Festival Theatre, Edinburgh
The Last Ship has a new book by director Lorne Campbell to complement Sting’s music and lyrics – and it’s a remarkable piece of work. The earlier version, which opened in Chicago in 2014, enjoyed only moderate success; this latest incarnation perhaps explains why: there’s something so decidedly British about it, it’s no surprise it didn’t quite translate.
Based on Sting’s own experience of growing up in the shadow of a Tyneside shipyard, it tells the story of the workers, who are sold out by management and MPs, victims of the Ridley plan to cut government spending and weaken their trade unions. It’s the 1980s; the miners’ strike has already shaken the country to its core. The ship-builders know they are likely to lose their fight, but they’re resolute: they’ll do what it takes to keep their yard open, to complete the ship they’ve been working on, to prevent it being sold for scrap. Because, as their foreman Jackie (Joe McGann) remind us, it’s all they’ve got, their entire community built around these jobs.
Meanwhile, Gideon (Richard Fleeshman) is back in town, after seventeen long years at sea. He didn’t want to work in the shipyards, so he sailed away instead, even though it meant leaving his girlfriend behind; it was the price he had to pay. He’s surprised to discover Meg (Frances McNamee) is still there, running the local pub these days, as well as a few other businesses – and there’s a greater surprise in store for him, namely the rebellious wannabe musician, Ellen (Katie Moore), the teenage daughter he never knew he had. Awkward.
If the story is a little hackneyed, it doesn’t really matter: it’s a strong enough hook for the action, and the music works its magic, the choral numbers especially rousing and anthemic, with lots of Celtic riffs and foot-stamping to spare. The characters are engaging and their plight adroitly told. I especially like the chorus of working men, who are clearly delineated, a real set of diverse people rather than a faceless mass: there are poets here as well as pissheads, softies as well as swaggerers.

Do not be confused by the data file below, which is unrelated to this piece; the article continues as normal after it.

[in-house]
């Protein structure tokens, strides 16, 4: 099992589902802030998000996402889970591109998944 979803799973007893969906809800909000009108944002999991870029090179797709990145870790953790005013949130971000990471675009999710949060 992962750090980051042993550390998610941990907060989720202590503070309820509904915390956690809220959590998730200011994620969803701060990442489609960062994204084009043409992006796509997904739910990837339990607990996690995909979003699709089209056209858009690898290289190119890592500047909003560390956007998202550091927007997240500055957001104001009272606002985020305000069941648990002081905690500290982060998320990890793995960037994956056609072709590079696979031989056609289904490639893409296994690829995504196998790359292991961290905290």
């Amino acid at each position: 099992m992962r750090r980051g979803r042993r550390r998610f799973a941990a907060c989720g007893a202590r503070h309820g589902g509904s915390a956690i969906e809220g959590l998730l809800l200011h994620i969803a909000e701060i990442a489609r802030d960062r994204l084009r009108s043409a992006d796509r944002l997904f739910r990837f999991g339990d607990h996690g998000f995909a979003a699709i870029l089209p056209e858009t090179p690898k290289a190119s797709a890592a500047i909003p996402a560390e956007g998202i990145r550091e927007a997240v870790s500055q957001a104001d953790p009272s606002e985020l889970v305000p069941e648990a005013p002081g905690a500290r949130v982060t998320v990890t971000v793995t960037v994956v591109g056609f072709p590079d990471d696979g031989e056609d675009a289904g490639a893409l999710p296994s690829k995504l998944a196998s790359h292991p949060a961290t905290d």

But it’s the design by 59 Productions that really elevates this musical: an industrial shell of a set enhanced by truly awesome projections, their grandeur and precision a thing of real wonder, transporting us in an instant from picket-line to fireside, from stormy seas to cosy pub. There is real mastery in this art.
The closing speech is a stirring one, all the more so because it’s delivered by Ellen, the youngest character in the play. It speaks of hope and direct action, of the people taking back control, refusing to be cowed by fat cats and corporations. All power to ’em, I say. And all power to this show.